US Embassy Site Visit 2017
The US Ambassador’s Special Self-Help Fund for small grants aims to fund programmes that not only assist but empower communities, and the Matobo Rhino Initiative’s two Rhino Community Centres at the entrance to the Matobo National Park and the Whovi Game Park, are just that. In fact Yvonne Gonzales, Political/Economic Affairs Chief for the US Embassy in Harare, seeing the completed centres for the first time during a recent visit to the Matopos, called the project “the poster child” of the self-help fund.
She said the Embassy loved the fact that not only did the centres aim to create awareness of the rhino in a bid to preserve the species, but that there was also a strong community link. Chairman of MRT, John Burton, together with trustees, Colin Gillies and Gordon Geddes, took Ms Gonzalez and her two colleagues from the US Embassy’s Political/Economic Affairs (Mutsa Machimbidzofa and Melissa Finkenbiner) first on a rhino walk, and then to visit the centres which their department had funded.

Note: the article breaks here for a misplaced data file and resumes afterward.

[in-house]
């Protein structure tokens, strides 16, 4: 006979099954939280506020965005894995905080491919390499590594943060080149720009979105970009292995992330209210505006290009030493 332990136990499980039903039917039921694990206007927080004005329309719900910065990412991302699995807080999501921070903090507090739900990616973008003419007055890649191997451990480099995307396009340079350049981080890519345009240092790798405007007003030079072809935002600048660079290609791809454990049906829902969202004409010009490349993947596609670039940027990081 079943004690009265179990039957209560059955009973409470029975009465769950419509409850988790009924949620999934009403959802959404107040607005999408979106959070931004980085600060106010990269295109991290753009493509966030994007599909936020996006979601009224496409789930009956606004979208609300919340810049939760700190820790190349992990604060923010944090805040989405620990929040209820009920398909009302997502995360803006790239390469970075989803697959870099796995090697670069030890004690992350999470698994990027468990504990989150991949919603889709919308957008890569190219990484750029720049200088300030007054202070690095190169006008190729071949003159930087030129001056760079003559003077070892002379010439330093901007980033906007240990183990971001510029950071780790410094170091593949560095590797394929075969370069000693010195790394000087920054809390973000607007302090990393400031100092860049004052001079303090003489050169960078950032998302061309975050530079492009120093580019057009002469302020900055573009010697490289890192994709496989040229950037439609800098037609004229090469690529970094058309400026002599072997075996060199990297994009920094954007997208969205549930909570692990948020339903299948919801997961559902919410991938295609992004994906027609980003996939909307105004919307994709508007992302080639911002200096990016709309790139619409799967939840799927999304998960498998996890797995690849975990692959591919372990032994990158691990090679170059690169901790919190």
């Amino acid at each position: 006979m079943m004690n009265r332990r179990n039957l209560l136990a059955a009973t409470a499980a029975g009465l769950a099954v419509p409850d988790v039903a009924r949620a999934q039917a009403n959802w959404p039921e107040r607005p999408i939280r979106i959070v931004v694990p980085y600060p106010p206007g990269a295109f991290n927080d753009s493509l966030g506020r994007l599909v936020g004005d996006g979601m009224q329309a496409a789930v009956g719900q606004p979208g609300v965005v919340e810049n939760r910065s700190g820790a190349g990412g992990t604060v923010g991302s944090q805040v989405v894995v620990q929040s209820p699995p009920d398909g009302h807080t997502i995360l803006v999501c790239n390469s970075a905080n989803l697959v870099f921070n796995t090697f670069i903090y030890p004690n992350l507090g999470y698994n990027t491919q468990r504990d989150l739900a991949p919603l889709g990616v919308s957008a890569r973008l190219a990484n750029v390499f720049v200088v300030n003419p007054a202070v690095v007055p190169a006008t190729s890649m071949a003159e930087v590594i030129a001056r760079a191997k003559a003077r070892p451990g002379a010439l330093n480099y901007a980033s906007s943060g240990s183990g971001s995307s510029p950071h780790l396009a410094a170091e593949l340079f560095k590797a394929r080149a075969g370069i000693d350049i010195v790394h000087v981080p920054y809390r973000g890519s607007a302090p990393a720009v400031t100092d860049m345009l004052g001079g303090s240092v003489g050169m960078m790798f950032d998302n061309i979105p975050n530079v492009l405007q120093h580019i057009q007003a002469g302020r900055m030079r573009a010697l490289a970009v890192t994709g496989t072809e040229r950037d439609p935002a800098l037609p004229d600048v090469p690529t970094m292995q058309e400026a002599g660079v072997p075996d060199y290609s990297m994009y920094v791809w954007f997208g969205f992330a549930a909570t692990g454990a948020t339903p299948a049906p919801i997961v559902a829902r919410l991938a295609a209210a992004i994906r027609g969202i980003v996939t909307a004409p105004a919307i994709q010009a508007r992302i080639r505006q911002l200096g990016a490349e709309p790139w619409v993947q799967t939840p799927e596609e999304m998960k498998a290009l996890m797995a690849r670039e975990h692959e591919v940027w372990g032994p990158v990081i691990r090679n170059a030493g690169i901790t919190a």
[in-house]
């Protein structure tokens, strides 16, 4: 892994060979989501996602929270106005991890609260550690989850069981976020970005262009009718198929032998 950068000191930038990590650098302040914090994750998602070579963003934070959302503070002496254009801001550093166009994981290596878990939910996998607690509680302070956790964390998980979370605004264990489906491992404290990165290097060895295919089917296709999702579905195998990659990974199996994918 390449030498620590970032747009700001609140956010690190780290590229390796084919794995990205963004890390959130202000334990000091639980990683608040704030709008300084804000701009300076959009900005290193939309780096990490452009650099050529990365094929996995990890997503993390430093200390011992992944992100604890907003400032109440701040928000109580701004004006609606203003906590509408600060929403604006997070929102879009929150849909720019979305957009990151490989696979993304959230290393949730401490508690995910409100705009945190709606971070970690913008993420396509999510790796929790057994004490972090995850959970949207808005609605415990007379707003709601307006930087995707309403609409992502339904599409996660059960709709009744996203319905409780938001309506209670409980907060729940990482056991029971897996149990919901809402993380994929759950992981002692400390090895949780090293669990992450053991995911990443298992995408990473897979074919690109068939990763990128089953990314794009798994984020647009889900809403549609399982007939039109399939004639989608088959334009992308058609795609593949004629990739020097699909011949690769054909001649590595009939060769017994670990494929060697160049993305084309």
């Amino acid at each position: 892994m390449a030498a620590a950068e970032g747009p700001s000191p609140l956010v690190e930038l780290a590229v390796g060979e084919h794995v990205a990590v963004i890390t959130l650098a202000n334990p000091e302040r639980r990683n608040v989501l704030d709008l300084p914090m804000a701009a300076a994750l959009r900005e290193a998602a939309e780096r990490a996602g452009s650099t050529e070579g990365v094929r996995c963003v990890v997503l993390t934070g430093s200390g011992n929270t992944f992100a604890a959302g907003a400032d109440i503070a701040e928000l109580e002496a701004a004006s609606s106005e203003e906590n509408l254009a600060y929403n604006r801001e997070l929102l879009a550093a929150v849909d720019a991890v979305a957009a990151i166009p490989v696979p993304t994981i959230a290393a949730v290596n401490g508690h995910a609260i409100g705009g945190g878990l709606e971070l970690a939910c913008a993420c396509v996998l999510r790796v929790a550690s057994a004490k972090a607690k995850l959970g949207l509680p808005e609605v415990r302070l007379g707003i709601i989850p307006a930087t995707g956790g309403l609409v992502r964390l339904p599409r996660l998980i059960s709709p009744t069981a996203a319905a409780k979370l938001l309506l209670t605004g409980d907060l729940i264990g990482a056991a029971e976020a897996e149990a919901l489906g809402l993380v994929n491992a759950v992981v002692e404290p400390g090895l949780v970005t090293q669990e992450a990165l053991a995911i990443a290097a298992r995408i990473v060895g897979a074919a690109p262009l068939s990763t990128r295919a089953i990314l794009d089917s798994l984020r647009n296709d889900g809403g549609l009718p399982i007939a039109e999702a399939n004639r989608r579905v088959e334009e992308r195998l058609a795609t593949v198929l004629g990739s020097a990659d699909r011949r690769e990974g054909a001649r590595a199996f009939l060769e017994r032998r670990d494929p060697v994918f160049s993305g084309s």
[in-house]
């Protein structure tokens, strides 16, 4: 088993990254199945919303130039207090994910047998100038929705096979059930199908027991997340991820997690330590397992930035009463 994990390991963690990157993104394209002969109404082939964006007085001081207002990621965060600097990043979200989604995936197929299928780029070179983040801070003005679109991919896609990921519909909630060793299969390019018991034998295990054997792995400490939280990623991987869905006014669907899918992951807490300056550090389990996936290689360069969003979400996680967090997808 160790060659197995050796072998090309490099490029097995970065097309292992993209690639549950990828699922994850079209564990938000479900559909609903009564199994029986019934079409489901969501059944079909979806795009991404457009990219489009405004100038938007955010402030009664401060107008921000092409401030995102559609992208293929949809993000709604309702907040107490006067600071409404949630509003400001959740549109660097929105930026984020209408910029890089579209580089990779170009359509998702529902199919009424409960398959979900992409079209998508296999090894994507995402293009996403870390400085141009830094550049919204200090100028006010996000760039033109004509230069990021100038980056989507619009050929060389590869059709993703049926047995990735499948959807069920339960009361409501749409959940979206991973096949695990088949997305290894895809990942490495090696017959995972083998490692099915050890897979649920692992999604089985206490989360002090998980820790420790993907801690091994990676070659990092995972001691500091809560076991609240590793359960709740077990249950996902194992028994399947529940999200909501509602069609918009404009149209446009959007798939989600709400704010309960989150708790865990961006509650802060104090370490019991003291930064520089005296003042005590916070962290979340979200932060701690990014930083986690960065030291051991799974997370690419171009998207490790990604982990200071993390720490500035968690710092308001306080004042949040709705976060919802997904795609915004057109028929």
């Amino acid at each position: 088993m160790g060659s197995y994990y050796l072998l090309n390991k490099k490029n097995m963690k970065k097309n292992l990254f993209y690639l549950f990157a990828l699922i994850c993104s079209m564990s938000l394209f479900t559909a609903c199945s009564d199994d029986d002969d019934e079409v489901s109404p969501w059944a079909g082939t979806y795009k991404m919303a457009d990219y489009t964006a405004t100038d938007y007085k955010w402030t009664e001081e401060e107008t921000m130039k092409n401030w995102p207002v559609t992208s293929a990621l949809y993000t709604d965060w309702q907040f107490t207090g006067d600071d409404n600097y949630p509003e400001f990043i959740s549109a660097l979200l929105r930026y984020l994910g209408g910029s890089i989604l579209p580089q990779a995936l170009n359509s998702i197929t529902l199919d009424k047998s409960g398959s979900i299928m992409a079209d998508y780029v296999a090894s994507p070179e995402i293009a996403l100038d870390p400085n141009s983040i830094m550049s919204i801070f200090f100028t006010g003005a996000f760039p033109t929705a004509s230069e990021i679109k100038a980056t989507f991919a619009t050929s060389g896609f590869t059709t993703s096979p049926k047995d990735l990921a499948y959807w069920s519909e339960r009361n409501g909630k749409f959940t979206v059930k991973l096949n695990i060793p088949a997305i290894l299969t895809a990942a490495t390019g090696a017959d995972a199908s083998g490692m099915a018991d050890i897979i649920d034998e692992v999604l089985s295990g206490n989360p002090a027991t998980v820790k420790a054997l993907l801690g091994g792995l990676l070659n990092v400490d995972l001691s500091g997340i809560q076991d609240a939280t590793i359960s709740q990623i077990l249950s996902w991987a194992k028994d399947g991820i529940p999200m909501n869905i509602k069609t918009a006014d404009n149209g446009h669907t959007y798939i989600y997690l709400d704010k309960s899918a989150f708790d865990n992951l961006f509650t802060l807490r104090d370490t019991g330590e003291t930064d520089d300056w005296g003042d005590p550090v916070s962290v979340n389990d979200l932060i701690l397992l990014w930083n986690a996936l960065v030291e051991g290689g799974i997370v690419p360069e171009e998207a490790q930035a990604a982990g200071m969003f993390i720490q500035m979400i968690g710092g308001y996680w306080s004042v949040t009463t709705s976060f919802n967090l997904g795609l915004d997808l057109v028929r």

Burton explained that the Matobo was one of the last viable sanctuaries of the rhino left in this part of the world, and that their protection and preservation were vital, not only in terms of maintaining the bio-diversity of the park but also as the rhino represented the potential for much-needed tourism revenue for Zimbabwe.
The community centres, built under thatch, give detailed information about the rhino, attractively set out on boards with photographs, but even more importantly, they include a pot into which visitors are encouraged to donate money.
“For a long time the community has had no vested interest in the rhino,” said Burton. “The perception has been that it is only the tour operators who benefit from their presence, not the communities which live alongside them. These centres aim to raise money which can go back into the community, and benefit the people there.”
Written by Violette Kee-Tui